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Gonadotropin-Releasing Hormone Deficiency in Adults Follow-up

  • Author: Vaishali Popat, MD, MPH; Chief Editor: Richard Scott Lucidi, MD, FACOG  more...
 
Updated: Nov 11, 2013
 

Further Outpatient Care

The care of the patient depends on the goals of treatment, such as induction of puberty in preadolescents or increase in sperm production or ovulation induction in adults. In all cases, monitor the patient for problems associated with hypogonadism. One of the primary health concerns is osteoporosis.

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Patient Education

For excellent patient education resources, visit eMedicineHealth's Thyroid and Metabolism Center, Women's Health Center, and Pregnancy Center. Also, see eMedicineHealth's patient education articles Hypopituitary, Anatomy of the Endocrine System, Menopause, Amenorrhea, Birth Control Overview, and Birth Control Methods.

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Contributor Information and Disclosures
Author

Vaishali Popat, MD, MPH Clinical Investigator, Intramural Research Program in Reproductive and Adult Endocrinology, Eunice Kennedy Shriver National Institute of Child Health and Human Development, National Institutes of Health

Vaishali Popat, MD, MPH is a member of the following medical societies: American College of Physicians, Endocrine Society

Disclosure: Nothing to disclose.

Coauthor(s)

Karim Anton Calis, PharmD, MPH FASHP, FCCP, Clinical Professor, Medical College of Virginia, Virginia Commonwealth University; Clinical Professor, University of Maryland; Clinical Investigator, Office of the Clinical Director, Eunice Kennedy Shriver National Institute of Child Health and Human Development, National Institutes of Health

Karim Anton Calis, PharmD, MPH is a member of the following medical societies: American College of Clinical Pharmacy, American Society of Health-System Pharmacists, Endocrine Society

Disclosure: Nothing to disclose.

Ziad Rafic Hubayter, MD, MPH Fellow, The Howard and Georgeanna Jones Division of Reproductive Endocrinology and Infertility, Department of Gynecology and Obstetrics, Johns Hopkins University, National Institute of Health, National Institute of Child Health and Human Development

Ziad Rafic Hubayter, MD, MPH is a member of the following medical societies: American College of Obstetricians and Gynecologists, American Medical Association, American Society for Reproductive Medicine

Disclosure: Nothing to disclose.

Specialty Editor Board

Francisco Talavera, PharmD, PhD Adjunct Assistant Professor, University of Nebraska Medical Center College of Pharmacy; Editor-in-Chief, Medscape Drug Reference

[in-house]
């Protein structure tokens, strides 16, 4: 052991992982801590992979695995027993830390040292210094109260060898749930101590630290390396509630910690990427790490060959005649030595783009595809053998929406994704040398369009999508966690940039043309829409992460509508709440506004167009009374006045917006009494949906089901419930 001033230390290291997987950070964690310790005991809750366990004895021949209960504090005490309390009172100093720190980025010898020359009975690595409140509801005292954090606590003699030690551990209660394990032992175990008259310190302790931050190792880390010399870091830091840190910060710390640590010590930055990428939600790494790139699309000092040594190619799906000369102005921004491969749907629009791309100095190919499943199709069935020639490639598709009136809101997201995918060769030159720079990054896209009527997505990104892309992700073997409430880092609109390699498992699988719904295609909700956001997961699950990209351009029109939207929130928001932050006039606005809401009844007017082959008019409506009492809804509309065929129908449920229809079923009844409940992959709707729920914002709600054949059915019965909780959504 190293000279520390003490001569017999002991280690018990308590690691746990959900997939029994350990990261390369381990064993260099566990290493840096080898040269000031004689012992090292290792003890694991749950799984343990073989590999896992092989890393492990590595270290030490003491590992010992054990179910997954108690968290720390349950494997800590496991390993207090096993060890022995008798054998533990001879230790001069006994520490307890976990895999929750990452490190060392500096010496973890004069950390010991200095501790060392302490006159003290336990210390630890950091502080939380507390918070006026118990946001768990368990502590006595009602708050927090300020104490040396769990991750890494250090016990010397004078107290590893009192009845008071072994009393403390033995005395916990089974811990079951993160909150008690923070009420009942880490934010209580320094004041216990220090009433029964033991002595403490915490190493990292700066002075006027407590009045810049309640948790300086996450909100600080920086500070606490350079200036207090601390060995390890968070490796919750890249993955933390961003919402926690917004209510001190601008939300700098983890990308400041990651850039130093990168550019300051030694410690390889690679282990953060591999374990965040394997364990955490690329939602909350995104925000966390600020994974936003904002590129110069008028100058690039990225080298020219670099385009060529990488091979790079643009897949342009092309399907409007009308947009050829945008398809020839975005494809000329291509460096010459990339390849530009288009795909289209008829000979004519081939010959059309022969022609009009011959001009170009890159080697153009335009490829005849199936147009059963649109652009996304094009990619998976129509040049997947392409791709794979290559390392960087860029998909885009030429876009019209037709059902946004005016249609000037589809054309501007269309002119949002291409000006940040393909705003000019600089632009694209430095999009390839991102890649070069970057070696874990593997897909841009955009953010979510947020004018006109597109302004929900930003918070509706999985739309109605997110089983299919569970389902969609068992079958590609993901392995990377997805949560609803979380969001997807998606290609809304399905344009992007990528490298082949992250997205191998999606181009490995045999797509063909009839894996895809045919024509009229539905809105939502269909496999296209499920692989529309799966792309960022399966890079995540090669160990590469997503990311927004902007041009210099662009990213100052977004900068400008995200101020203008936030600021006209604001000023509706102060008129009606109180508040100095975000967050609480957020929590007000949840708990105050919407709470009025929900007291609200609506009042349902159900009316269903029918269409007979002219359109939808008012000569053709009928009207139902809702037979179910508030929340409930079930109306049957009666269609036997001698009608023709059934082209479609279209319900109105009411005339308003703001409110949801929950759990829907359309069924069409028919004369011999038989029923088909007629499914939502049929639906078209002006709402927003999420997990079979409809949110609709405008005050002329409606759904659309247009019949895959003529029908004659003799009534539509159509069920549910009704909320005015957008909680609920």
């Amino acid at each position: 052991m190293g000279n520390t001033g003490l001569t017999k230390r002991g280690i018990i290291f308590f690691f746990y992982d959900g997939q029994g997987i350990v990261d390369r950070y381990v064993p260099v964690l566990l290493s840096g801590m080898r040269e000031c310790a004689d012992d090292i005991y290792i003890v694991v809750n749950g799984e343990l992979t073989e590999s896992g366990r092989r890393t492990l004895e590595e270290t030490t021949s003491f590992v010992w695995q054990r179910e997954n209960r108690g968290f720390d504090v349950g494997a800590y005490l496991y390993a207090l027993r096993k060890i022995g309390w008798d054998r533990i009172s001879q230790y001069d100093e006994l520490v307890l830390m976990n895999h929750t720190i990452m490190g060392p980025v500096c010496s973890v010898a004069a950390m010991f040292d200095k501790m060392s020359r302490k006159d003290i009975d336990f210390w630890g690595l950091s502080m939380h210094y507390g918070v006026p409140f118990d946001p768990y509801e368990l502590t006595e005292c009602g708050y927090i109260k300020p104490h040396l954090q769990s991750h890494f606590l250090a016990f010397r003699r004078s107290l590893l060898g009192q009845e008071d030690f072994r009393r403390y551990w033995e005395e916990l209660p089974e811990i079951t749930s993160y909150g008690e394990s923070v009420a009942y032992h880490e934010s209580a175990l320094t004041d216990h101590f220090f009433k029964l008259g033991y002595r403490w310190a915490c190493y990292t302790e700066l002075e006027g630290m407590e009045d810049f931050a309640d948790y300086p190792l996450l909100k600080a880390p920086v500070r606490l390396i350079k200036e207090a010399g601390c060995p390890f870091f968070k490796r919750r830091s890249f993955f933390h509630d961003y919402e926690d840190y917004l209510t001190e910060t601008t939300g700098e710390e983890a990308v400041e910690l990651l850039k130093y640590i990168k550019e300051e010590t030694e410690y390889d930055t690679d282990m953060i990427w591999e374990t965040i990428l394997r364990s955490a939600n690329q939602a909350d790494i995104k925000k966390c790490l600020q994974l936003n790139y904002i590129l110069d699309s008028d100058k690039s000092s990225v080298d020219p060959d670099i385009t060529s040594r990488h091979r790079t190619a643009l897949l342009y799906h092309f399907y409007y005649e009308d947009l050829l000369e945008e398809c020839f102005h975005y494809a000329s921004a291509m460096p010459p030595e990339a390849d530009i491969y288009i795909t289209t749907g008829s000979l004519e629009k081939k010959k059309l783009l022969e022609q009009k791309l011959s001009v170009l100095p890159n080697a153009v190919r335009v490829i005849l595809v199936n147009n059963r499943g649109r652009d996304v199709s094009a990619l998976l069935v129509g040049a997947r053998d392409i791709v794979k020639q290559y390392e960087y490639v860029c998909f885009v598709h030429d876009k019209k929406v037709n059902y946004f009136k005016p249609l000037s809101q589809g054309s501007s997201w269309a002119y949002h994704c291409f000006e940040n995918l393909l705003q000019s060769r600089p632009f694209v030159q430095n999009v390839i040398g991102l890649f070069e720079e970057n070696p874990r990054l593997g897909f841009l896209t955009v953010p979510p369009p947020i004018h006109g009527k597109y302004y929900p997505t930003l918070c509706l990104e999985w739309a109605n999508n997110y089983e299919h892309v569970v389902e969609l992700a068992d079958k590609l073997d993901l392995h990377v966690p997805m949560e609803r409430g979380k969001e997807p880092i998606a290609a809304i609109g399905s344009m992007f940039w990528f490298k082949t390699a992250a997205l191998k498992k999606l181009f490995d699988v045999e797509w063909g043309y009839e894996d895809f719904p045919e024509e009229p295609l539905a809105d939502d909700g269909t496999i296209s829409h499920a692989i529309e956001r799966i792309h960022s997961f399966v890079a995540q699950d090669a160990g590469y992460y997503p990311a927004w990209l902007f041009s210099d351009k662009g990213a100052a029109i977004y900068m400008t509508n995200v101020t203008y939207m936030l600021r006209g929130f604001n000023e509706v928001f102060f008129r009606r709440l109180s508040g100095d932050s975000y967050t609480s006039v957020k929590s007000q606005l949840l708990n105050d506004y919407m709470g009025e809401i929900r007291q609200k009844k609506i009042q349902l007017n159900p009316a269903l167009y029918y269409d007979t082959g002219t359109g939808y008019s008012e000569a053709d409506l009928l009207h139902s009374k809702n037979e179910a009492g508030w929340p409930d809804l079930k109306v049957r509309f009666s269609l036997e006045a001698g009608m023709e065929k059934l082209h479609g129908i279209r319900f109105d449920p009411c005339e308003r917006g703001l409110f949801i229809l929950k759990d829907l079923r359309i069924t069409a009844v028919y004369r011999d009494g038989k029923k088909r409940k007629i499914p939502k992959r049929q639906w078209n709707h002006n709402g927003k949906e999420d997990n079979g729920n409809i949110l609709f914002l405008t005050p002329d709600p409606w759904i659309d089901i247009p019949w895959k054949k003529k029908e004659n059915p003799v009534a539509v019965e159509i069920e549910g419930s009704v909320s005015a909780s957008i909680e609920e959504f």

Disclosure: Received salary from Medscape for employment. for: Medscape.

Chief Editor

Richard Scott Lucidi, MD, FACOG Associate Professor of Reproductive Endocrinology and Infertility, Department of Obstetrics and Gynecology, Virginia Commonwealth University School of Medicine

Richard Scott Lucidi, MD, FACOG is a member of the following medical societies: American College of Obstetricians and Gynecologists, American Society for Reproductive Medicine

Disclosure: Nothing to disclose.

Additional Contributors

Bruce A Meyer, MD, MBA Executive Vice President for Health System Affairs, Executive Director, Faculty Practice Plan, Professor, Department of Obstetrics and Gynecology, University of Texas Southwestern Medical School

Bruce A Meyer, MD, MBA is a member of the following medical societies: Medical Group Management Association, American College of Obstetricians and Gynecologists, American Association for Physician Leadership, American Institute of Ultrasound in Medicine, Association of Professors of Gynecology and Obstetrics, Massachusetts Medical Society, Society for Maternal-Fetal Medicine

Disclosure: Nothing to disclose.

Acknowledgements

The authors and editors of Medscape Reference gratefully acknowledge the contributions of previous authors James N Anasti, MD and Michael Cackovic, MD to the development and writing of this article.

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Human GPR54 receptor model. Mutations identified in patients with idiopathic hypogonadotropic hypogonadism are indicated.
KiSS-1 protein product model. Amino acids 1-19 are predicted to form a signal peptide. Proteolytic processing is predicted to produce kisspeptin-54, corresponding to amino acids 68-121. Shown is the C-terminal amidated decapeptide sequence, wherein biologic actively resides.
 
 
 
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